(Institute of Phonetics and Speech Processing, LMU Munich)
Vendredi 21 avril 2023, de 10h30 à 12h
Au Laboratoire Parole et Langage, salle de conférences B011 à Aix-en-Provence
Cue-trading relationships in sound change: the case of metaphony in the Lausberg area (southern Italy)
In ongoing sound changes, a coarticulatory effect is often enhanced as the coarticulatory source that gives rise to it wanes. But quite how phonologization and these reciprocal coarticulatory changes are connected is still poorly understood. In my presentation, I am going to address this issue by analyzing the production and perception of metaphony and related suffix vowel erosion in three geographically proximal varieties spoken in the Lausberg area in Southern Italy. Depending on the dialect, the outcome of metaphony can be either different degree of raising or diphthongization of the stem vowel triggered by high vowel suffixes, e.g. [bɛlla], (`beautiful’, fem. sg.) becomes either [bellu], [bjɛllu] or [billu] in the masculine. Meanwhile, the suffix vowel triggering metaphony might be variably either reduced, neutralized, or completely deleted, e.g. [bɛll(ə), bill(ə)]. Metaphony might therefore have a crucial role in the preservation of cues to inflectional morphology whose perception would be otherwise compromised.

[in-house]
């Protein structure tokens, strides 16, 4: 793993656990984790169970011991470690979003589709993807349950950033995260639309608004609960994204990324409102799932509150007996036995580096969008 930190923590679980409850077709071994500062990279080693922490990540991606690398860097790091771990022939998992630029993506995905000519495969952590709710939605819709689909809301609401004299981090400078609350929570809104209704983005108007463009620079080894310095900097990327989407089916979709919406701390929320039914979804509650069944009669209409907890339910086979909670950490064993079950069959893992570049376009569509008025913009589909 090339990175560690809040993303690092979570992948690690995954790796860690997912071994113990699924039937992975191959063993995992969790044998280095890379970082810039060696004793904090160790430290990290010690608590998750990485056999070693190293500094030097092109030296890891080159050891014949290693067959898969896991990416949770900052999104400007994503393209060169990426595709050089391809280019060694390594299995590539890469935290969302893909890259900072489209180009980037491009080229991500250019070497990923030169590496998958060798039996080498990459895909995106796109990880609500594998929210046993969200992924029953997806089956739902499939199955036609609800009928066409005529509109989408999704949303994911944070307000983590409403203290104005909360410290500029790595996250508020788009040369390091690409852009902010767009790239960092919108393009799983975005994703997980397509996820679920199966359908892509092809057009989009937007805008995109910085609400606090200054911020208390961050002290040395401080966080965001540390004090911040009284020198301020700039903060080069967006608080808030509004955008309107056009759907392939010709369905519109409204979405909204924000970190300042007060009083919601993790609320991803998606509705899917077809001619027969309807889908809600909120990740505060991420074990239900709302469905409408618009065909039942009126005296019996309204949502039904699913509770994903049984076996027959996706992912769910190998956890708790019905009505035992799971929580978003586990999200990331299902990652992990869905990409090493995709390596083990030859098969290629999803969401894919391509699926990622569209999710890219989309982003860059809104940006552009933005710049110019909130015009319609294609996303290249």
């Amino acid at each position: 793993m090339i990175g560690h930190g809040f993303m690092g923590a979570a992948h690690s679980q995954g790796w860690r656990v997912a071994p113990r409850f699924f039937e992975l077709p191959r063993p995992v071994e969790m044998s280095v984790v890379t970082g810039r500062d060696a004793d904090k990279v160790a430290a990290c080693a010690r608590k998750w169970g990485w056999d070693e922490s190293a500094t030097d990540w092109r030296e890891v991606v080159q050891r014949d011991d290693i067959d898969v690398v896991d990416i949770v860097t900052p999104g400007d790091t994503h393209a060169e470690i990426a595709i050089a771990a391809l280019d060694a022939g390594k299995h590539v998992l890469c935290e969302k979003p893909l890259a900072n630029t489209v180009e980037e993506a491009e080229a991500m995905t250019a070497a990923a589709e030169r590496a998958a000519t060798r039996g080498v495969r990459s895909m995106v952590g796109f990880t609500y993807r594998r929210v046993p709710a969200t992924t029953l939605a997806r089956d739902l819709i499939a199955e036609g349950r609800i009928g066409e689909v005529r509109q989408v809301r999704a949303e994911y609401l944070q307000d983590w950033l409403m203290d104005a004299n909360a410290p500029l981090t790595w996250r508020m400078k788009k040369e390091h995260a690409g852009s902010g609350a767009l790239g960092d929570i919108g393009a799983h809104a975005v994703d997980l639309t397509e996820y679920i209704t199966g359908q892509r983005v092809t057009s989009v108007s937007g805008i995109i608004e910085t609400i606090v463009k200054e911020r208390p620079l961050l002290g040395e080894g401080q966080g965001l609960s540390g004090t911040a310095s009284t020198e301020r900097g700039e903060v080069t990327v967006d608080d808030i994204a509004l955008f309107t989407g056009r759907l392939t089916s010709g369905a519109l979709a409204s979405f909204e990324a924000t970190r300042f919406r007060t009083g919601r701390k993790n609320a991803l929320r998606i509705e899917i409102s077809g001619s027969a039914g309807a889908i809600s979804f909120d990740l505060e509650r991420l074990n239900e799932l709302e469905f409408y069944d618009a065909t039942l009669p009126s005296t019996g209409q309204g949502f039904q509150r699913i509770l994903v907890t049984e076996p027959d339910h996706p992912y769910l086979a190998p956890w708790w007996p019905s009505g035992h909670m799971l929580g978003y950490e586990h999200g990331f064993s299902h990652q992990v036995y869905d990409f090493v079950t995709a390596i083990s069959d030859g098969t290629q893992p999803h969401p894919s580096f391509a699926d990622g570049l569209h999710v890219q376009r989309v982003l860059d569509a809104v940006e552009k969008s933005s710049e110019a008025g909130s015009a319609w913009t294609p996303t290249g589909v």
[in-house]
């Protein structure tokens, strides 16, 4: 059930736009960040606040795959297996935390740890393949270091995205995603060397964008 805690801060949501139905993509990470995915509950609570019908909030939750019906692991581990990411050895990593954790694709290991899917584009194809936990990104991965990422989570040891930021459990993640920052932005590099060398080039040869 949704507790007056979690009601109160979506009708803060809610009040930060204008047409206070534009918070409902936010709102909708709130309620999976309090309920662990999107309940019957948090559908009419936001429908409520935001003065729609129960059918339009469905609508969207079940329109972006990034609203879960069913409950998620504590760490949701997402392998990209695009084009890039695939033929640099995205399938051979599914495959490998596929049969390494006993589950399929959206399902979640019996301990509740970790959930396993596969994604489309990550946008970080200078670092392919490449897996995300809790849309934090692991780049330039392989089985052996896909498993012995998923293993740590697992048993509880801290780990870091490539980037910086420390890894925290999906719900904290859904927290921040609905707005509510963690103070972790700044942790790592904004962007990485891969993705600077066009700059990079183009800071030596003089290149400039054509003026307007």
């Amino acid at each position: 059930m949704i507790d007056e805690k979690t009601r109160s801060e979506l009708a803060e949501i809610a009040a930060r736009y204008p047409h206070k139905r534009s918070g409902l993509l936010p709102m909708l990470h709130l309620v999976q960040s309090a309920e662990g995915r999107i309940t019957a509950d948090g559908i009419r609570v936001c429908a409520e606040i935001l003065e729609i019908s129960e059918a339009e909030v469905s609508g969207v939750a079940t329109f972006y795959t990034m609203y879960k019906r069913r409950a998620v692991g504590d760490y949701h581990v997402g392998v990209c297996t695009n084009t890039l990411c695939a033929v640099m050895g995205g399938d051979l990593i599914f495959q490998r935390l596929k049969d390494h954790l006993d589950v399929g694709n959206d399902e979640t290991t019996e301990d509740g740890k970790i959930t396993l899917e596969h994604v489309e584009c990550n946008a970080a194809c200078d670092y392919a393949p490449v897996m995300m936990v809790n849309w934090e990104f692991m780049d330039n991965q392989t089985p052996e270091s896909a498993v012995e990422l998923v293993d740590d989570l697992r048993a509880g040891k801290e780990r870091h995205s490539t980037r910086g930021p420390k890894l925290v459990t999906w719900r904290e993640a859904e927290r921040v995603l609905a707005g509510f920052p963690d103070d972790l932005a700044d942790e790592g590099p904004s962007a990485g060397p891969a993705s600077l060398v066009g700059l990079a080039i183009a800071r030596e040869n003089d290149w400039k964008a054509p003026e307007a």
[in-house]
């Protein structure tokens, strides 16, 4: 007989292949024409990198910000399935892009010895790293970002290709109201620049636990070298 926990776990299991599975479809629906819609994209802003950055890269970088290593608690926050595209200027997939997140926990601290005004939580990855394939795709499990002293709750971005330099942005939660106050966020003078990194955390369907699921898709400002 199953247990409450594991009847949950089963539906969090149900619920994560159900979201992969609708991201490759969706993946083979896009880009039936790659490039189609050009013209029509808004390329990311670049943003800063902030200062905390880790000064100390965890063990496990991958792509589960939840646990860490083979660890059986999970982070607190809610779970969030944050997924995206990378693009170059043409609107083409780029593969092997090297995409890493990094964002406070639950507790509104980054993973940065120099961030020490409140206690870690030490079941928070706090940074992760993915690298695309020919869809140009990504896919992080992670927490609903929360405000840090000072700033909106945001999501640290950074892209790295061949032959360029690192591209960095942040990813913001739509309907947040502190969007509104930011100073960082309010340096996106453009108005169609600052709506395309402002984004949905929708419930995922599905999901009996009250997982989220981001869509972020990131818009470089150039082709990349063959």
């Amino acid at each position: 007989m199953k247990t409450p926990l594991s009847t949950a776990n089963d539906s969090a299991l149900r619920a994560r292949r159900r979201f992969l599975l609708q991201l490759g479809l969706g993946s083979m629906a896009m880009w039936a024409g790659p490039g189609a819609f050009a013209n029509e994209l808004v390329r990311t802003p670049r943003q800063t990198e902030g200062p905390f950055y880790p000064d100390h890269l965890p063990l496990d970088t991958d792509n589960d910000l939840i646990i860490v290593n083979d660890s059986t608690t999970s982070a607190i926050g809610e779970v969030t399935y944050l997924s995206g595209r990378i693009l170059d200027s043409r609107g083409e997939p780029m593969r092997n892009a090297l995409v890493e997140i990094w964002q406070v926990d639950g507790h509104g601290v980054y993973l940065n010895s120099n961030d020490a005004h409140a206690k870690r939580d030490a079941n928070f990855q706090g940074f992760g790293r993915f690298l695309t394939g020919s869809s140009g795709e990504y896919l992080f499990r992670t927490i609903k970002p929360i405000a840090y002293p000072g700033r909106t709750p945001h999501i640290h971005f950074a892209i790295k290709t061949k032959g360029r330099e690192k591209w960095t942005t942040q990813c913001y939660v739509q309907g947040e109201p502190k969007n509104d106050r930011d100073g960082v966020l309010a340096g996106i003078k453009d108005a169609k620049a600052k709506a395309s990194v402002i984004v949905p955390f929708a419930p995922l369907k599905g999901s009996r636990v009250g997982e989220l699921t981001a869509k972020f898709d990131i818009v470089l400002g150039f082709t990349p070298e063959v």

In the first part of the talk, I will present the main results from the acoustic analyses, which were based on a corpus of 35 speakers producing mostly disyllabic words with phonetically mid stem vowels and suffix vowels that varied in phonetic height. The results of functional principal components analysis applied to the stem vowels’ first two formant frequencies showed a progressively greater enhancement to the vowel stem across the three regions that was characterized by raising, diphthongization, and then further raising and monophthongization. Suffix erosion was quantified by counting deletions and the degree of vowel centralization. The analysis showed a reciprocal relationship between stem enhancement and suffix erosion across, but not within, the three dialects. Overall, these results suggest that a trade-off of cues between suffix and stem vowel has progressed to different degrees between the three varieties.
In the second part of the talk, the relationship between production and perception is explored in two varieties that present two specular metaphony patterns: in the East of the Lausberg area, the transfer of inflectional morphological from a suffix to a mid-stem vowel is complete, whereas in the village of Mormanno it is more marginal and with suffix preservation. Listeners of both varieties identified in a forced-choice test inflectional information from stems in stimuli produced in both varieties with all suffix information removed. The results showed a perceptual advantage in morphological categorization when listeners perceived stems of their own variety and suggest the presence of two modes of perception. In fact, while listeners from the East were best at distinguishing grammatical categories when the stem vowels were categorically different ‒ thus showing a rather phonological perceptual strategy ‒ Mormanno listeners were in general more sensitive to fine phonetic detail.